THEY WERE COMING BACK from a ride in the country, the child and his father, when the child said he knew the meaning of a certain four-letter word that means, among a great many other things, sexual intercouse. The child is young, 6 or so, and could not possibly know the meaning of the word and so the father, not one to panic easily, said, "Oh yeah, what does it mean?" The kid told him. At first, the father felt shocked and surprised and then, later, something else entirely. He felt robbed.
Understand. Understand that he was going to be the one to tell his son, do for him what his own father had not done, or, to be precise, had done so late in the game that he felt tempted to tell his father a thing or two. It had happened that way with all of us, too, all my friends, each one being called in turn by our fathers who coughed through a sentence or two with the "ahems" properly spaced until we let them off the hook. This was not going to happen to us.
But it did. It's not that the child knew everything, but he's off to a good start and much earlier than anyone expected. The father wondered, of course, if this was his fault so he asked people, me included, and found out that no one knew any of this until age 10 or 11 or 12. That is when I found out, having been informed on the way home from school by a certain Mike who was not only a year older but was permitted to drink coffee. I want to tell you that kids who drink coffee speak with a certain authority and so I said that I believed what Mike told me, but I did not. From the way Mike described it, I thought I would much prefer to drink coffee.
Anyway, my friend asked his son where he had learned what he had learned and the kid fingered another kid. My friend then confronted that father of that kid, telling him what his kid was telling other kids. He did not tell him that he felt cheated, that he already had had the first two words of this little lecture already planned - "C'mere, son" - or that he now had to abondon his strategy of leaving little sex education pamphlets around the house on account of the fact that the kid is too young to read. He simply told him that it was his son who had spread the word. The other guy simply shook his head no and said it was the other way around. He lowered his voice and said, "Let me tell you something, your kid is not so naive. Your kid knows a lot of things."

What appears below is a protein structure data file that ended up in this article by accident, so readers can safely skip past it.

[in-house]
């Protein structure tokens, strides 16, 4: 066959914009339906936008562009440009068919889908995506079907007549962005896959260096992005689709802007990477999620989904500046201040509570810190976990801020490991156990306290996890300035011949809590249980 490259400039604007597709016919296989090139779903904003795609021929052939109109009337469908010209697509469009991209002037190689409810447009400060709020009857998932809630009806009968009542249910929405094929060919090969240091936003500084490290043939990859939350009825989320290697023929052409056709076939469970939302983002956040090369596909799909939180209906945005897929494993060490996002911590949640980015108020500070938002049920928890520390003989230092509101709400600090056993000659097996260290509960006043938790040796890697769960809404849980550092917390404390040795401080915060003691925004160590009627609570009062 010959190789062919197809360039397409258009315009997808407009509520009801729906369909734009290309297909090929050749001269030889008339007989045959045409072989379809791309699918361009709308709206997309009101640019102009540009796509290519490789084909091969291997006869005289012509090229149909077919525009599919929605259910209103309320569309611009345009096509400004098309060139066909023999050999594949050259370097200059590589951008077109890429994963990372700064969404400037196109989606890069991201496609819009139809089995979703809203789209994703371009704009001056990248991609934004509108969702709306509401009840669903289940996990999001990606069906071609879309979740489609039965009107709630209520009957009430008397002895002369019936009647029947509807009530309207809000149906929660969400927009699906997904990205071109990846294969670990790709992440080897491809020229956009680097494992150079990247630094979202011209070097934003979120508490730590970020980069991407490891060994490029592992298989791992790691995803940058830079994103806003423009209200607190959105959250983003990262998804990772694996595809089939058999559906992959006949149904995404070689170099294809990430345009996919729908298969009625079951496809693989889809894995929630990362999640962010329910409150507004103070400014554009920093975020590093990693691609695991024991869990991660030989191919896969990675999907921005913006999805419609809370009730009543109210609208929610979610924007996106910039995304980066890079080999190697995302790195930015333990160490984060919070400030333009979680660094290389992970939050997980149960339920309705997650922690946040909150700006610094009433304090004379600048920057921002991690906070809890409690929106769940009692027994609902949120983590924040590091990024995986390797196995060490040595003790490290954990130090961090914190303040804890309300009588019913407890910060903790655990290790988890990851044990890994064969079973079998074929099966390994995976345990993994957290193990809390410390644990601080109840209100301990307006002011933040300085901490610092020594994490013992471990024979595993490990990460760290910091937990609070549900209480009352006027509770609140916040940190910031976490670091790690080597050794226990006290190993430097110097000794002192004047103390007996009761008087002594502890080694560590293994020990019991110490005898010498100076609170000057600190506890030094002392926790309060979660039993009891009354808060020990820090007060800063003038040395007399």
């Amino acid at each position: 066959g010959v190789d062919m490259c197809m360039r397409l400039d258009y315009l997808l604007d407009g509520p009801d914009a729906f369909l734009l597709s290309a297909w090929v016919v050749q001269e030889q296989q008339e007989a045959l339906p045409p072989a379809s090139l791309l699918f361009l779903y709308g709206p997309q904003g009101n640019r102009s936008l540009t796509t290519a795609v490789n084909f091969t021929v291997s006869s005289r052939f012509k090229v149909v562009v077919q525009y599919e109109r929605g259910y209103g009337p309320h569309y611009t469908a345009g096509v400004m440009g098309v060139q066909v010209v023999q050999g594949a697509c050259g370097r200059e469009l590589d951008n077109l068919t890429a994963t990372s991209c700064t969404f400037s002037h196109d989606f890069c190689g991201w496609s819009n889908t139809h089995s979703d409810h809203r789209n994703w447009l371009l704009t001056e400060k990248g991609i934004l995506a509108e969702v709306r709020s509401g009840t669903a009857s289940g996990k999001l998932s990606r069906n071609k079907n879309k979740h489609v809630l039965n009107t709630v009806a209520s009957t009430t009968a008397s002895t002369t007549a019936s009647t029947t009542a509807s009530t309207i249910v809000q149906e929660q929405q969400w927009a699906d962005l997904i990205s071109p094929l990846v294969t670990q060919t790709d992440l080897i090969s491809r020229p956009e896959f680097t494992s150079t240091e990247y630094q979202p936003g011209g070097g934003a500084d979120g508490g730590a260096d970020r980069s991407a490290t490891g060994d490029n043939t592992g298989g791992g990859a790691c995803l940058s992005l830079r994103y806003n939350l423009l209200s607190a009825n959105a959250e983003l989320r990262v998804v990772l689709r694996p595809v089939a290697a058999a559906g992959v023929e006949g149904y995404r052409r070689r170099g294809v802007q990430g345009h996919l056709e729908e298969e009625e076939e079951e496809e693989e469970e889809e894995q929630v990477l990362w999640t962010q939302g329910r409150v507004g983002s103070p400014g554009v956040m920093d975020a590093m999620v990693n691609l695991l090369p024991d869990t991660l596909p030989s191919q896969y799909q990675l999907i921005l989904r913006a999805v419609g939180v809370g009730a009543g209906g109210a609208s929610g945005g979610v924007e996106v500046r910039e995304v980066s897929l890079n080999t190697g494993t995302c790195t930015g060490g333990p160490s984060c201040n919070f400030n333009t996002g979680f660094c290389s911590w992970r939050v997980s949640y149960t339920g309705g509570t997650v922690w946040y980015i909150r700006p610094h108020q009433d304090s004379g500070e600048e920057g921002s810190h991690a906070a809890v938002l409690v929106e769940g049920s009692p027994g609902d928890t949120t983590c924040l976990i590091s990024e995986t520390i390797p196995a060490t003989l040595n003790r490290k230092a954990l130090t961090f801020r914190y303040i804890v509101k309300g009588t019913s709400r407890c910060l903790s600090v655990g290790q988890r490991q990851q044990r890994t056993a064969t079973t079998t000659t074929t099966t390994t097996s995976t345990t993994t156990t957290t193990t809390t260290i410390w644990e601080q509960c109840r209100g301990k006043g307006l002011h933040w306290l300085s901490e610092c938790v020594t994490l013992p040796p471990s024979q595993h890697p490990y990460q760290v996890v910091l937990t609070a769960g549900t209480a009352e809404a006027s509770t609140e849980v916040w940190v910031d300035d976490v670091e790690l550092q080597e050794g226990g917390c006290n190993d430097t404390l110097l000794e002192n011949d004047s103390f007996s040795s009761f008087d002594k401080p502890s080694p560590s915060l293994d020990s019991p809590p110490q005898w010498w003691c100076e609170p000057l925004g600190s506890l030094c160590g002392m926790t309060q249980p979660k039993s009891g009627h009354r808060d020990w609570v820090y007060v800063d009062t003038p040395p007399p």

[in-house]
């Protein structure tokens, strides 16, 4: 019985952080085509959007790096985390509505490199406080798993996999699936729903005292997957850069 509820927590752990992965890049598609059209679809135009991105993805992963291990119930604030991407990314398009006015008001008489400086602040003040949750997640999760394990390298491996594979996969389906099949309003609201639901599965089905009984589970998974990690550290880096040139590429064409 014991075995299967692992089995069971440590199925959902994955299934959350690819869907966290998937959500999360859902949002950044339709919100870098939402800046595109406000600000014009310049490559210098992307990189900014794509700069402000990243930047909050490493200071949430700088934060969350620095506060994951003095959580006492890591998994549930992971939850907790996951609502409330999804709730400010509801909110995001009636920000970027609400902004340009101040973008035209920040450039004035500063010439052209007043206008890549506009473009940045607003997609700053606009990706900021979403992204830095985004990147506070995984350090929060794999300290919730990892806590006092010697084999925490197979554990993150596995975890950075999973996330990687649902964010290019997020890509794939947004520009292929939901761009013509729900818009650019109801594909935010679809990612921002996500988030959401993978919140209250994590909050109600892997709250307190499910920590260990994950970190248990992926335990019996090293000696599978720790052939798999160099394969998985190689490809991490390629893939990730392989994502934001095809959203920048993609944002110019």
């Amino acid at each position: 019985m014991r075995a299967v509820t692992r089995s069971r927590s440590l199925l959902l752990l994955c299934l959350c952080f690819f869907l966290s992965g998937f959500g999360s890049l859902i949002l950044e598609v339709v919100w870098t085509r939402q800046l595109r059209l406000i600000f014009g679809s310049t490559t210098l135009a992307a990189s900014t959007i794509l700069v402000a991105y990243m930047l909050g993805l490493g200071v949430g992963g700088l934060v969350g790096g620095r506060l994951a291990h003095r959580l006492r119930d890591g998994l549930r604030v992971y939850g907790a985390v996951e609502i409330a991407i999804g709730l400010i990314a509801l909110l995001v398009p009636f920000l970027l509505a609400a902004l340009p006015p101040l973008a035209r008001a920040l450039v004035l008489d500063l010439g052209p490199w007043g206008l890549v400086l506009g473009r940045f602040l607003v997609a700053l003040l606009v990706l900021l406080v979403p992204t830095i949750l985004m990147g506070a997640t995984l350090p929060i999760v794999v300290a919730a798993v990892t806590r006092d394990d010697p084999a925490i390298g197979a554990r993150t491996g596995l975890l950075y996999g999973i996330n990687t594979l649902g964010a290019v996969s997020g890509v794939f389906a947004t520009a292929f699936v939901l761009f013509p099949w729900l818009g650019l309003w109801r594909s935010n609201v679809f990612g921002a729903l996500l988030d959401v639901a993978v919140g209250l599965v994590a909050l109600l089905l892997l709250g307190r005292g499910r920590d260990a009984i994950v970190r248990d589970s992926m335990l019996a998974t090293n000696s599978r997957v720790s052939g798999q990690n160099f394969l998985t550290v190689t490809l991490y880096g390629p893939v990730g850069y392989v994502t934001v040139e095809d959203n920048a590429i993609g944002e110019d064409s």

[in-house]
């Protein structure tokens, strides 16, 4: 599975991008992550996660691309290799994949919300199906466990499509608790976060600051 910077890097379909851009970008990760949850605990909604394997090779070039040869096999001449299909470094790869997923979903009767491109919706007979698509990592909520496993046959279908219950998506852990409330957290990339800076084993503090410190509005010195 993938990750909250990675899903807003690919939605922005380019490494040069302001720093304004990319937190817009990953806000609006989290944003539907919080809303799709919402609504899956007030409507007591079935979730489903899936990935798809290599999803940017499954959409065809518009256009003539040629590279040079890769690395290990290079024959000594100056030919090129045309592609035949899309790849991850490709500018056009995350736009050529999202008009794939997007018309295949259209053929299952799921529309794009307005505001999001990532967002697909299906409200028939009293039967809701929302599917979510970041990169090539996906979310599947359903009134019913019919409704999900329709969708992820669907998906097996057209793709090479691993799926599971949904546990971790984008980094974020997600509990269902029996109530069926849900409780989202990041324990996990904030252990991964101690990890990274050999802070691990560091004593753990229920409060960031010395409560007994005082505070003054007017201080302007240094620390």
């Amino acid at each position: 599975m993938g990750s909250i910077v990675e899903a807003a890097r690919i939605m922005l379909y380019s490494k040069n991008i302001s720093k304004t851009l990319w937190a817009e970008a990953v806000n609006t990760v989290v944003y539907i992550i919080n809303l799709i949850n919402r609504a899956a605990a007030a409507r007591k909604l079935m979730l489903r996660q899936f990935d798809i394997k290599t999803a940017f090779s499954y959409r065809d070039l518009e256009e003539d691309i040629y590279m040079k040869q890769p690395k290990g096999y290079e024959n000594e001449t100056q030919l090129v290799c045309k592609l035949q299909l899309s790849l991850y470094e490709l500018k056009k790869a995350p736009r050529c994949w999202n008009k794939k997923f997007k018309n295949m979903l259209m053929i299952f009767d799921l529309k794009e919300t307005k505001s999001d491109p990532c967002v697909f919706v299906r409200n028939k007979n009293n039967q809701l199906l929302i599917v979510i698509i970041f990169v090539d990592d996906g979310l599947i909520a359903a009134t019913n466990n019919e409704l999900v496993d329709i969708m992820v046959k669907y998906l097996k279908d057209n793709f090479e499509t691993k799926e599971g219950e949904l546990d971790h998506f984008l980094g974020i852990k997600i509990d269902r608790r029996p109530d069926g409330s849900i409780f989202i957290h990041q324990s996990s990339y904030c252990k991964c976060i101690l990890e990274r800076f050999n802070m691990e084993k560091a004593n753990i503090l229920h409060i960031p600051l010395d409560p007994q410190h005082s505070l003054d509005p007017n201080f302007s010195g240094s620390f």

The words sort of echoed - "Your kid knows a lot of things." How? From who? From whom? The guy felt like one of those mothers you read about in the newpapers, the one ones whose son is a mass murder arrested, maybe 16 times before and all the mother can say is "He's a good boy. He was always home at night and was making money as a paper boy." here the kid was into very serious sex and the father knew nothing about it.
That sort of thing happened once to me. It was maybe two years when the man who lives down at the end of the block came to the door one day, introduced himself as the man who lived at the end of the block, and said my son had been rolling up his turf. He had a lawn made of strips of turf for which he paid, think about a million dollars, and every day once in a while my son would come by and roll it up. The man would yell at my son and my son would run away and then sneak back and roll up the million dollar lawn.
"You've got a mean, bad kid, "the man who lived down the end of the block said. I looked down at my son who was sort of hiding behind my leg and all I could think of was those mothers in the newspaper. I wanted to tell him how my son was home every night and a paper boy to bout but I said nothing and instead helped him roll back his lawn.
This was not supposed to happen. Somehow, we were supposed to know better than repeat what the preceding generation had done - lose track of what was happening, lose control, all of a sudden find ourselves in our world, the children in theirs with their own little secrets. Something mysterious happens, somethingthat's very hard to explain - hard to figure, for instance, why all the boys in the neighborhood have suddenly taken to hating girls, yelling "ooh gross!" whenever the subject of femininity is brought up. Where did they come to this? They are all the children of enlightened fathers, liberated mothers. You cannot live in our neighborhood if you are a male chauvinist pig. It's in the zoning.
So now, like his father before him, my friend has moved too late! It's the sort of thing that gives you a new perspective on your own father. Kids get older quicker, wiser sooner all the time. Santa Claus can't make it past 6 anymore and the Easter Bunny is scoffed at earlier than that, and kids know the meaning of words I never heard of until I was twice their age. They talk a good game, but it is one thing to know a little something about sex and quite another think to know how to handle it.
I'm waiting for the kids to tell me.